Tulsi Gabbard’s blistering criticism of President Trump over his pardon to Saudi Arabia has further elevated her prospect of becoming the standard bearer in the 2020 presidential election, shaking up the Dem Party establishment.
The 37-year-old Hawaiian representative this week blasted Trump for being “Saudi Arabia’s b*tch” after he controversially backed the Saudi regime over the brutal murder of journalist Jamal Khashoggi. Trump said the US-Saudi relationship was too important to consider a rupture with the oil kingdom’s rulers.
Trump’s prioritizing of commercial and strategic interests over the brutal killing of a US-resident journalist in the Saudi consulate in Istanbul on October 2 was met with widespread disdain among American politicians and media this week. But Gabbard’s put down was probably the most scathing and memorable.
It’s this kind of combative chops, underpinned by a progressive and intelligent perspective, that has got her noticed. US voters have long been let down by would-be challengers to establishment politics. Still, Tulsi Gabbard is raising hopes she could lead a popular revolt all the way to taking the White House.
Since she was first elected to Congress in 2012, Gabbard has seen her public profile steadily rise as a national figure. Backed by “socialist” Senator Bernie Sanders and many of his younger following in the Democratic Party, Gabbard is increasingly touted as a presidential contender for 2020 when Trump plans to run again.
She is viewed as one of the new wave progressives who are promising to shake up the Democratic Party establishment. Supporters rally behind Gabbard because she is not afraid to speak out against vested interests, even when that puts her on the out with party bosses.
In 2016, she resigned from the Democratic National Committee over claims that it was skewing the presidential candidate nomination in favour of Hillary Clinton against Bernie Sanders. Gabbard further riled the DNC when she subsequently endorsed Sanders. Her stand against the party establishment earned a lot of kudos among the younger, progressive wing of the party, many of whom are openly identifying themselves as “socialist.”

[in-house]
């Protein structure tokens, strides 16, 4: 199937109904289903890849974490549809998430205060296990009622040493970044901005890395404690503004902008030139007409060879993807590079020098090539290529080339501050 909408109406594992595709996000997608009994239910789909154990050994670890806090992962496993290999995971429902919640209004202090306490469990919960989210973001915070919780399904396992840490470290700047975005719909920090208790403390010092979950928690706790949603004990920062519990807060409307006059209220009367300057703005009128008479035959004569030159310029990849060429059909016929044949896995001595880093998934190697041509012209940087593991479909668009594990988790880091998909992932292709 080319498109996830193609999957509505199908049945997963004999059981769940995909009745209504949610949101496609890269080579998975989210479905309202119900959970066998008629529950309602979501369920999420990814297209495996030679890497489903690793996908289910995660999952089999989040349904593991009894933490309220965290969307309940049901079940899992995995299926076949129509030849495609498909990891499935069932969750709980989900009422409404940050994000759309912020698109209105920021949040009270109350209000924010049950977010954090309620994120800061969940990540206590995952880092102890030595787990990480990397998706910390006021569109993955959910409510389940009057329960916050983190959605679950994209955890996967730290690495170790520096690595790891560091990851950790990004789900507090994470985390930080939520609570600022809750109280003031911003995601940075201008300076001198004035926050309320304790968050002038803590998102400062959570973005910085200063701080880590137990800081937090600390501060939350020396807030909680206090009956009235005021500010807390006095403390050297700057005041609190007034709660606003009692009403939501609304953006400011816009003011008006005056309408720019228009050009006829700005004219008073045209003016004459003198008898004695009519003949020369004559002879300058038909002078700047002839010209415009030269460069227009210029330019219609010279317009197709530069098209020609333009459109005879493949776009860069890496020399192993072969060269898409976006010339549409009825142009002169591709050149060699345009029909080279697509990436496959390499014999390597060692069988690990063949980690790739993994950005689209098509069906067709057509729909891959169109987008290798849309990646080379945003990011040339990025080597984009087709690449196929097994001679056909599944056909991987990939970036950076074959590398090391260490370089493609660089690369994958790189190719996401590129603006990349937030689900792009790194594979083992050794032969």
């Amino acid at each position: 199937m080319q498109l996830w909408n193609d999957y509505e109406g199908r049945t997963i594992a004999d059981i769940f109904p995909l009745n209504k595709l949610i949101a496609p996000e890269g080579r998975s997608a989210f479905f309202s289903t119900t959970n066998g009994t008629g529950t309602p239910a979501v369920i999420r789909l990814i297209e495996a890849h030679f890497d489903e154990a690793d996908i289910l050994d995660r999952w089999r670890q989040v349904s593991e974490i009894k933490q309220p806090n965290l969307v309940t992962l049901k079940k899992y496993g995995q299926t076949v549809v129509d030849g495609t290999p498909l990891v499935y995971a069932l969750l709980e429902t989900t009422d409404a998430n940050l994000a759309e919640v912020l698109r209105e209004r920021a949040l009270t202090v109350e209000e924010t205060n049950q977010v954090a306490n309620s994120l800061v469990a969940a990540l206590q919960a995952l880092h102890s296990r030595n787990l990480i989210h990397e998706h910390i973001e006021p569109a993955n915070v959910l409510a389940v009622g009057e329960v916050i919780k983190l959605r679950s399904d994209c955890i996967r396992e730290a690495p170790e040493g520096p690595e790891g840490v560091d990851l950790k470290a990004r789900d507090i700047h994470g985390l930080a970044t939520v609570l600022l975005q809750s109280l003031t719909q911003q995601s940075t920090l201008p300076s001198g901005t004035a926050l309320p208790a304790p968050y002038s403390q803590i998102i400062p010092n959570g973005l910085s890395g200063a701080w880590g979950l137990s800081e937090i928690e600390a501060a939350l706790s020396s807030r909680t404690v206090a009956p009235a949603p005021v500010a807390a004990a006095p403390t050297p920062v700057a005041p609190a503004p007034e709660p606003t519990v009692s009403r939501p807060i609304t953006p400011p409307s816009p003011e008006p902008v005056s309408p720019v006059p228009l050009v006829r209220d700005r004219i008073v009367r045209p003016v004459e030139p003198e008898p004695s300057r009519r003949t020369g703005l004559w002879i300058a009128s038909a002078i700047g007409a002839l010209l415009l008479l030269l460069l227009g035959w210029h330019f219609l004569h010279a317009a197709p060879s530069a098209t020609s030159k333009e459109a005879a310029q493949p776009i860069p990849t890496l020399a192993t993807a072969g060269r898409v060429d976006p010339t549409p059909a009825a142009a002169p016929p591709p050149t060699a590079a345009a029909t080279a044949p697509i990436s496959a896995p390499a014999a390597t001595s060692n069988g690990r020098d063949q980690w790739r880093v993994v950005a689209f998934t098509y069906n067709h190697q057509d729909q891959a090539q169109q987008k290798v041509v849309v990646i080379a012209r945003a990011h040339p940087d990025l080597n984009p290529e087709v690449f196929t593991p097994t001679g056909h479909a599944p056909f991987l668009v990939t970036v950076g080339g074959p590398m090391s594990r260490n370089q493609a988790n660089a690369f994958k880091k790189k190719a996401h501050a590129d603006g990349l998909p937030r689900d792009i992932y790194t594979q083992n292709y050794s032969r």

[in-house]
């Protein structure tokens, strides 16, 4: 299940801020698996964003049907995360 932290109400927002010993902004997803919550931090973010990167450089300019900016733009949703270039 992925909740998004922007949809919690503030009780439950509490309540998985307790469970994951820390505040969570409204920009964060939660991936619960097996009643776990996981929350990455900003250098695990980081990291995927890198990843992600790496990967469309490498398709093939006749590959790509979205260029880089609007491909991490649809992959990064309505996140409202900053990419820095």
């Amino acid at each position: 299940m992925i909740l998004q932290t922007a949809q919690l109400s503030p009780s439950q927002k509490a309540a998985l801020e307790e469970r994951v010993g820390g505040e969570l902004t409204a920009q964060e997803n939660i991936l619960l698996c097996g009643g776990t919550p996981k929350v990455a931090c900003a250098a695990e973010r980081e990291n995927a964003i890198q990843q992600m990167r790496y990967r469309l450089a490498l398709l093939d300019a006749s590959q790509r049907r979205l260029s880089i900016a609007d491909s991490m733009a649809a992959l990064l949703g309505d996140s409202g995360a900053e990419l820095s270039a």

That wasn’t the first time Gabbard bucked party hierarchy. During the Obama administration, she frequently went on national TV shows to denounce his policy of military intervention in Syria and Washington’s support for anti-government militant groups. She has consistently condemned US overseas wars and regime-change intrigues.
As a veteran of the Iraq War, twice deployed, Gabbard’s criticism of American military adventurism has an authority that few can dispute.
Last year, she visited Syria and met with President Bashar Assad in what she said was a “fact-finding mission.” Undeterred by US media criticism of her trip, Gabbard has since praised Syrian and Russian military efforts to defeat terrorism in the country. She also challenged Western media claims that Assad’s military forces were guilty of using chemical weapons, and she slammed Trump for ordering airstrikes supposedly in retaliation to CW use by the Syrian Army.
Unlike other newly elected House Democrats who now have a majority in the lower chamber, Gabbard has gained ample experience and expertise in foreign policy issues. She has served on House of Representatives committees for foreign affairs and armed services. And she confidently argues her case.
In one congressional hearing, Gabbard schooled former NATO Commander Philip Breedlove about American hypocrisy over claims of Russian meddling in US elections. She reminded the general that the US has interfered in elections in over 80 countries, including Russia, going back several decades.
When the congresswoman blasted Trump this week for his pardon to Saudi Arabia over the Khashoggi killing, it was consistent with her straight-talking style.